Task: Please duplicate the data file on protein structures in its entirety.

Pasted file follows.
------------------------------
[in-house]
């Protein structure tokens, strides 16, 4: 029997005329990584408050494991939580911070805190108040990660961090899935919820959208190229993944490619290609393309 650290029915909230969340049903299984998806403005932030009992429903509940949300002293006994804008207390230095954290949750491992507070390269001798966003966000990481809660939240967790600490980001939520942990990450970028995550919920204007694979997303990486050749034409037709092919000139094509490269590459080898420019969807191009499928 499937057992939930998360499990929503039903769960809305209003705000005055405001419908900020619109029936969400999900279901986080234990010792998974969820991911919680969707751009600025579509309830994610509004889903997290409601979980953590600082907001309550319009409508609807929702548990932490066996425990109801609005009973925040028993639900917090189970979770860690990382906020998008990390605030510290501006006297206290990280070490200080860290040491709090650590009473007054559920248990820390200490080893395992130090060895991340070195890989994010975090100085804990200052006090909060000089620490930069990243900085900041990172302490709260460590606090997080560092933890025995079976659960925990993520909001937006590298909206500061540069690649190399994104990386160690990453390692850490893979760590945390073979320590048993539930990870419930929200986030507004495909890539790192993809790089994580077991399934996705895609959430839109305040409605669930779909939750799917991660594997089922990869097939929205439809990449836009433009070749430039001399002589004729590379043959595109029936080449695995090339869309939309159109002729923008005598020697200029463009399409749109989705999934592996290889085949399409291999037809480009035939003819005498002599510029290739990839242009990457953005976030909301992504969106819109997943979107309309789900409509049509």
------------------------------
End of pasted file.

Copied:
[in-house]
């Protein structure tokens, strides 16, 4: 029997005329990584408050494991939580911070805190108040990660961090899935919820959208190229993944490619290609393309 650290029915909230969340049903299984998806403005932030009992429903509940949300002293006994804008207390230095954290949750491992507070390269001798966003966000990481809660939240967790600490980001939520942990990450970028995550919920204007694979997303990486050749034409037709092919000139094509490269590459080898420019969807191009499928 499937057992939930998360499990929503039903769960809305209003705000005055405001419908900020619109029936969400999900279901986080234990010792998974969820991911919680969707751009600025579509309830994610509004889903997290409601979980953590600082907001309550319009409508609807929702548990932490066996425990109801609005009973925040028993639900917090189970979770860690990382906020998008990390605030510290501006006297206290990280070490200080860290040491709090650590009473007054559920248990820390200490080893395992130090060895991340070195890989994010975090100085804990200052006090909060000089620490930069990243900085900041990172302490709260460590606090997080560092933890025995079976659960925990993520909001937006590298909206500061540069690649190399994104990386160690990453390692850490893979760590945390073979320590048993539930990870419930929200986030507004495909890539790192993809790089994580077991399934996705895609959430839109305040409605669930779909939750799917991660594997089922990869097939929205439809990449836009433009070749430039001399002589004729590379043959595109029936080449695995090339869309939309159109002729923008005598020697200029463009399409749109989705999934592996290889085949399409291999037809480009035939003819005498002599510029290739990839242009990457953005976030909301992504969106819109997943979107309309789900409509049509």